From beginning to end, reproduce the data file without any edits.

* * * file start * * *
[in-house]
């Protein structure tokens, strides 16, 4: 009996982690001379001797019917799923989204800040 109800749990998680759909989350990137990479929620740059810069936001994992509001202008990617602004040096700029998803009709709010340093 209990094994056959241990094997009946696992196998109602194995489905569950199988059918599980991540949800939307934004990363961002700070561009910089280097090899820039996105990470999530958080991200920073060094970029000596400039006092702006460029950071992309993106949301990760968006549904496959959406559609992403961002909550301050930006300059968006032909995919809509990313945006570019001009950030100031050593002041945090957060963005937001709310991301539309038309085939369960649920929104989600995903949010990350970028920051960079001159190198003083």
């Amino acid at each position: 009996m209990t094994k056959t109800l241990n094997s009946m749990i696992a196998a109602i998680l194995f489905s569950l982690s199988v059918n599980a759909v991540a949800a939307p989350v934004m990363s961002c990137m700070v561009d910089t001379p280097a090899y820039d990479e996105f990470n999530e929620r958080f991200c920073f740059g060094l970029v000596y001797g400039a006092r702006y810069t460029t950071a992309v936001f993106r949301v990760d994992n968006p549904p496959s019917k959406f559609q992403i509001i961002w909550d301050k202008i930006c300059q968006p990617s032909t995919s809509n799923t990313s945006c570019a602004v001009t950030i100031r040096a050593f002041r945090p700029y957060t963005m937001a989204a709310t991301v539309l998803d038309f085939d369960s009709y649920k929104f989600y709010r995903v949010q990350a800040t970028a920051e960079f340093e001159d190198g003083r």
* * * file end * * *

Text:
[in-house]
């Protein structure tokens, strides 16, 4: 009996982690001379001797019917799923989204800040 109800749990998680759909989350990137990479929620740059810069936001994992509001202008990617602004040096700029998803009709709010340093 209990094994056959241990094997009946696992196998109602194995489905569950199988059918599980991540949800939307934004990363961002700070561009910089280097090899820039996105990470999530958080991200920073060094970029000596400039006092702006460029950071992309993106949301990760968006549904496959959406559609992403961002909550301050930006300059968006032909995919809509990313945006570019001009950030100031050593002041945090957060963005937001709310991301539309038309085939369960649920929104989600995903949010990350970028920051960079001159190198003083």
């Amino acid at each position: 009996m209990t094994k056959t109800l241990n094997s009946m749990i696992a196998a109602i998680l194995f489905s569950l982690s199988v059918n599980a759909v991540a949800a939307p989350v934004m990363s961002c990137m700070v561009d910089t001379p280097a090899y820039d990479e996105f990470n999530e929620r958080f991200c920073f740059g060094l970029v000596y001797g400039a006092r702006y810069t460029t950071a992309v936001f993106r949301v990760d994992n968006p549904p496959s019917k959406f559609q992403i509001i961002w909550d301050k202008i930006c300059q968006p990617s032909t995919s809509n799923t990313s945006c570019a602004v001009t950030i100031r040096a050593f002041r945090p700029y957060t963005m937001a989204a709310t991301v539309l998803d038309f085939d369960s009709y649920k929104f989600y709010r995903v949010q990350a800040t970028a920051e960079f340093e001159d190198g003083r």